University Calculus: Early Transcendentals (3rd Edition)

Published by Pearson
ISBN 10: 0321999584
ISBN 13: 978-0-32199-958-0

Chapter 7 - Section 7.1 - The Logarithm Defined as an Integral - Exercises - Page 402: 49



Work Step by Step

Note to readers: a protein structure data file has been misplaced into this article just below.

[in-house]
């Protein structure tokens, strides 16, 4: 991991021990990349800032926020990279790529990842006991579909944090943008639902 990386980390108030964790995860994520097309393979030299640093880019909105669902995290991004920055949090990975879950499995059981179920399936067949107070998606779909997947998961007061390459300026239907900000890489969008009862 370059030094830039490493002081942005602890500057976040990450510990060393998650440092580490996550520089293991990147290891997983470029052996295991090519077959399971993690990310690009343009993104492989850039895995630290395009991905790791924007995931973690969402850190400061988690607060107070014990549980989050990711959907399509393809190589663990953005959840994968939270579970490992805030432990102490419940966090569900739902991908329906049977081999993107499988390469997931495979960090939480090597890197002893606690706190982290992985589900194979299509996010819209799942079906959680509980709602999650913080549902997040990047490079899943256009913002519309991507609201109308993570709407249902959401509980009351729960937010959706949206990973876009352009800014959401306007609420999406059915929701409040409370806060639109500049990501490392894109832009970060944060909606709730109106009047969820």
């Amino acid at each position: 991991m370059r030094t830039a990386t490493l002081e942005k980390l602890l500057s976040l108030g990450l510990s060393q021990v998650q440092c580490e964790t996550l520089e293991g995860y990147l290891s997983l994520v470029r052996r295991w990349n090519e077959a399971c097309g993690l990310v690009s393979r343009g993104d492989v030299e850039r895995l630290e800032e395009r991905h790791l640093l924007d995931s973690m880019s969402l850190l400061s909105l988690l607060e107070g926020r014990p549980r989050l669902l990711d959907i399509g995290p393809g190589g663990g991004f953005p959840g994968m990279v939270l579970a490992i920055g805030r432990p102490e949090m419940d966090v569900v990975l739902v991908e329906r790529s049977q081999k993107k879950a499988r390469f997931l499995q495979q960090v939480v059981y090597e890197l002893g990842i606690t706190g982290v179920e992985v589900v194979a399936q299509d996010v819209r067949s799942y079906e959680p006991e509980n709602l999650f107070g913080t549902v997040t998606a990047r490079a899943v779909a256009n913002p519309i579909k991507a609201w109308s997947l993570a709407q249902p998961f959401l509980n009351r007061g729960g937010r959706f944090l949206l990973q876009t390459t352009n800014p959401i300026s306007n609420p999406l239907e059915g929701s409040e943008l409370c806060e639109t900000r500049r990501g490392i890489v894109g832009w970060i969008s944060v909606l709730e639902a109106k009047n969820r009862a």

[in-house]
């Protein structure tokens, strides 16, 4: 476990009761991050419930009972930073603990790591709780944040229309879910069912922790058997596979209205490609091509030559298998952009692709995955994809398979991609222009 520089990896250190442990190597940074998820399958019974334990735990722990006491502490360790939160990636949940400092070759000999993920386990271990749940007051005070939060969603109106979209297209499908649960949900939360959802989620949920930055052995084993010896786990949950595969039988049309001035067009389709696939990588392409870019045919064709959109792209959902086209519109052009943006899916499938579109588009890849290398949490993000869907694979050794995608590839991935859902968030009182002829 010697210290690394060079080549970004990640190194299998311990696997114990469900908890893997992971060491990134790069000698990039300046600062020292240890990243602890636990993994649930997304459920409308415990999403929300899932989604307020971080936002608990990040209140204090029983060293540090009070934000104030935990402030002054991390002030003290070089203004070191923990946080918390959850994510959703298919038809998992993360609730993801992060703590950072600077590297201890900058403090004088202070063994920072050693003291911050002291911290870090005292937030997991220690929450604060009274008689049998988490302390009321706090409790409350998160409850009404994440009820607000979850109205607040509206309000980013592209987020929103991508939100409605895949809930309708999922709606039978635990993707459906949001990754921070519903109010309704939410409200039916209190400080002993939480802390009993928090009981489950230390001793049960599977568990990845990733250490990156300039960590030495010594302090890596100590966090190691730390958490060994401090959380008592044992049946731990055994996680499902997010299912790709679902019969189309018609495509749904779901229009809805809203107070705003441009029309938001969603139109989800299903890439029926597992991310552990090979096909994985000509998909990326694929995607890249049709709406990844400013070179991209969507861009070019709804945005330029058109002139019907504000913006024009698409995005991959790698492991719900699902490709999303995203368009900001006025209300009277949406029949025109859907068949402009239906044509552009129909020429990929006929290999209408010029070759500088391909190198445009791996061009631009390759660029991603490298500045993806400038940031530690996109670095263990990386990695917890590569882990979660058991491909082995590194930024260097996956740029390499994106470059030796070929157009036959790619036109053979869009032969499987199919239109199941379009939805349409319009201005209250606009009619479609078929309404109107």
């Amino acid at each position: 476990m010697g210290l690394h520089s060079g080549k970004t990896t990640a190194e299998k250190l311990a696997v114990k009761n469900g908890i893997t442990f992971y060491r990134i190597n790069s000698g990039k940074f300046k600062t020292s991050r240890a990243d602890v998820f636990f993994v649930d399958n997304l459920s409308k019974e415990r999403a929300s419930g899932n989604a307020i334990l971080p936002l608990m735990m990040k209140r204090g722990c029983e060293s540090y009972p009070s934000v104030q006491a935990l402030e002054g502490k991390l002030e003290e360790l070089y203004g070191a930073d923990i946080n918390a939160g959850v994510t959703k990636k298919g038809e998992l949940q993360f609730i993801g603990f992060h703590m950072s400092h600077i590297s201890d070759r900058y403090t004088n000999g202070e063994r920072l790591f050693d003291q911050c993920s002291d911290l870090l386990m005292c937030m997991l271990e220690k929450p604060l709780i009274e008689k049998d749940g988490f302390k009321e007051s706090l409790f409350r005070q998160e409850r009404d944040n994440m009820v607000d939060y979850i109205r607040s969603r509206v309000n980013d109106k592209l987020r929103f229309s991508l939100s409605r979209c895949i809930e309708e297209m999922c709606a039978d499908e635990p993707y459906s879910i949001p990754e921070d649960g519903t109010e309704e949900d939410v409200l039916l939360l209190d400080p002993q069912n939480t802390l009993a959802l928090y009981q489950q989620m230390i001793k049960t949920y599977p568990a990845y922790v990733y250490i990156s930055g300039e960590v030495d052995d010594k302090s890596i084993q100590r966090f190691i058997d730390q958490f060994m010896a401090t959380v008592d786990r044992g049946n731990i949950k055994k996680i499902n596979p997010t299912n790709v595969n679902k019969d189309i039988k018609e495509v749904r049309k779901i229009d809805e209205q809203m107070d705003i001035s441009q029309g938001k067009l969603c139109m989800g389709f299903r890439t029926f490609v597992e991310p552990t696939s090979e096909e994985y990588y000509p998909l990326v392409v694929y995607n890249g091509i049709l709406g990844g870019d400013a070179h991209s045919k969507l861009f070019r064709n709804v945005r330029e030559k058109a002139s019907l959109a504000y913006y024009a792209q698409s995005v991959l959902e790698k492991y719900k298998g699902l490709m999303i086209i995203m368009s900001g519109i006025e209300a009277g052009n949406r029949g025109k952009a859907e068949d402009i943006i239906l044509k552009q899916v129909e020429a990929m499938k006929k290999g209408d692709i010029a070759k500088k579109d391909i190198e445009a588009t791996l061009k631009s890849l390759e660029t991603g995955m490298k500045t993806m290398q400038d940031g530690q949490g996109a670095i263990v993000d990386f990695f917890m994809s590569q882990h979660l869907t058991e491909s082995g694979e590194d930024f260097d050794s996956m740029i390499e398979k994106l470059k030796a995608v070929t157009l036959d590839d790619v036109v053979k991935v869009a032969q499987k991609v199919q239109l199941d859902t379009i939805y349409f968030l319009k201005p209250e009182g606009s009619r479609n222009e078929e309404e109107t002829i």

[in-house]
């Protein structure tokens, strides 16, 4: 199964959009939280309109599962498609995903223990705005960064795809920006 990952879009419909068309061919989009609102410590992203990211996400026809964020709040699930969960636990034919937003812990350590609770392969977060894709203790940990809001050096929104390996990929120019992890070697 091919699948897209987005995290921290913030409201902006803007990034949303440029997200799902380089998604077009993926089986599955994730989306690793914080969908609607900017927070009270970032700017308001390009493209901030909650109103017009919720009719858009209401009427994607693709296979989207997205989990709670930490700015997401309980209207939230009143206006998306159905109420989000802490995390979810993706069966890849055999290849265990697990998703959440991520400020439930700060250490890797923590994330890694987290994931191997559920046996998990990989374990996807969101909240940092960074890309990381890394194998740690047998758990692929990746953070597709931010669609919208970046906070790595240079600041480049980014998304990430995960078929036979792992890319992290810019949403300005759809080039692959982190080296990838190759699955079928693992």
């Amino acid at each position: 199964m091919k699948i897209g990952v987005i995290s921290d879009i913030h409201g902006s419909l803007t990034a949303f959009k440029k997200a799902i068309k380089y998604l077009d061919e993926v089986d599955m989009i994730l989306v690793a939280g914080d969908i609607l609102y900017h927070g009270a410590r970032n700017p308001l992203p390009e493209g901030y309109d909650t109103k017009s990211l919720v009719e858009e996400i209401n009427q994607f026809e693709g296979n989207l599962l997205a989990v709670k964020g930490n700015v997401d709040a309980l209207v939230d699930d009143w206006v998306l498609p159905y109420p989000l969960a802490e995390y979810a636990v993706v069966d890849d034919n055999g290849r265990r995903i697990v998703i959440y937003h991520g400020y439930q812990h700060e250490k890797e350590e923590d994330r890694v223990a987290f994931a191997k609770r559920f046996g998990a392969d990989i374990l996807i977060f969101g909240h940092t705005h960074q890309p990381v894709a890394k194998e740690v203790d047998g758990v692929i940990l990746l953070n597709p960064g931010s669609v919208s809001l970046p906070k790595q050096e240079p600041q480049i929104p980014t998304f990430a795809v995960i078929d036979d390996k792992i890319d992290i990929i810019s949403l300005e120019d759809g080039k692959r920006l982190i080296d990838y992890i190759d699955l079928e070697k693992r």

Here, $y=\int (-2e^{-x}+c) dx$ Now, we have $y=2e^{-x}+cx+c'$ Apply the initial conditions $y(0)=1$ We get $c'=-1$ and $y'(0)=0 \implies c=2$ Thus, we have $y=2e^{-x}+2x-1$
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